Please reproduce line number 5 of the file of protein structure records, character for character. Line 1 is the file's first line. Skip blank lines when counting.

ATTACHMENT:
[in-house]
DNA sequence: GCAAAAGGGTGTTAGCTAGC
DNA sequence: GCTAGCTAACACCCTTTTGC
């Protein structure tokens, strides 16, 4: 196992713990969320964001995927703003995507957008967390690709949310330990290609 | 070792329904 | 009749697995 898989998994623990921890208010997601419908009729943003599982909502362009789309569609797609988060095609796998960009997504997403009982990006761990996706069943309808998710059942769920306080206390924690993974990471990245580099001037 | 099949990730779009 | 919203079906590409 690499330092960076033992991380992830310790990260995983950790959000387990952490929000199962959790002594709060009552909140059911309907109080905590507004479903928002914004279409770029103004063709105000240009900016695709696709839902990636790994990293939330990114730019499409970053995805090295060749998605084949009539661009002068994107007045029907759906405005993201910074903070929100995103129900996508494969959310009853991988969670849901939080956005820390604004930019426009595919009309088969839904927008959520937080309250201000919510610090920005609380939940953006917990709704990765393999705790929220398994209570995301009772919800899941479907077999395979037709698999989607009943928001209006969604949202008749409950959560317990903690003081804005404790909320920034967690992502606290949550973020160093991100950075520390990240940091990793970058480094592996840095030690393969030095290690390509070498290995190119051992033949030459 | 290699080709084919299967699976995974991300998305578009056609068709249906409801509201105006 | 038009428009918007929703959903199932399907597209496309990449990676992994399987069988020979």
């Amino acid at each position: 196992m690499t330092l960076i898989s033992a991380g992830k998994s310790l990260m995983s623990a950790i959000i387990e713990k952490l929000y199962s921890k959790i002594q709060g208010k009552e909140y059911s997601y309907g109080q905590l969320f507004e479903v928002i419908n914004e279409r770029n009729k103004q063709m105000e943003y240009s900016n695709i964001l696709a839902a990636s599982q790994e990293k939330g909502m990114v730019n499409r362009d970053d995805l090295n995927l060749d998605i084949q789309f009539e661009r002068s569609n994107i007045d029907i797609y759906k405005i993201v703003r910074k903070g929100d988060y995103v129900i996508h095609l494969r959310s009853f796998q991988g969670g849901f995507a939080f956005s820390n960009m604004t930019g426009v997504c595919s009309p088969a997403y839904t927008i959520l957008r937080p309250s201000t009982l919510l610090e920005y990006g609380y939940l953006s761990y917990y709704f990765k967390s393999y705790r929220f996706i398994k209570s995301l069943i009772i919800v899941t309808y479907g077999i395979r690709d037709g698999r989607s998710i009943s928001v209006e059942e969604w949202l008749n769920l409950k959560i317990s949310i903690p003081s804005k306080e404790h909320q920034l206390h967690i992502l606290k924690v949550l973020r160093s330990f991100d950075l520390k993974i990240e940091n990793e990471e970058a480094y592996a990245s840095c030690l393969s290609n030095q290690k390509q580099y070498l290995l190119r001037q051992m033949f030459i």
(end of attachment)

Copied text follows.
């Amino acid at each position: 196992m690499t330092l960076i898989s033992a991380g992830k998994s310790l990260m995983s623990a950790i959000i387990e713990k952490l929000y199962s921890k959790i002594q709060g208010k009552e909140y059911s997601y309907g109080q905590l969320f507004e479903v928002i419908n914004e279409r770029n009729k103004q063709m105000e943003y240009s900016n695709i964001l696709a839902a990636s599982q790994e990293k939330g909502m990114v730019n499409r362009d970053d995805l090295n995927l060749d998605i084949q789309f009539e661009r002068s569609n994107i007045d029907i797609y759906k405005i993201v703003r910074k903070g929100d988060y995103v129900i996508h095609l494969r959310s009853f796998q991988g969670g849901f995507a939080f956005s820390n960009m604004t930019g426009v997504c595919s009309p088969a997403y839904t927008i959520l957008r937080p309250s201000t009982l919510l610090e920005y990006g609380y939940l953006s761990y917990y709704f990765k967390s393999y705790r929220f996706i398994k209570s995301l069943i009772i919800v899941t309808y479907g077999i395979r690709d037709g698999r989607s998710i009943s928001v209006e059942e969604w949202l008749n769920l409950k959560i317990s949310i903690p003081s804005k306080e404790h909320q920034l206390h967690i992502l606290k924690v949550l973020r160093s330990f991100d950075l520390k993974i990240e940091n990793e990471e970058a480094y592996a990245s840095c030690l393969s290609n030095q290690k390509q580099y070498l290995l190119r001037q051992m033949f030459i």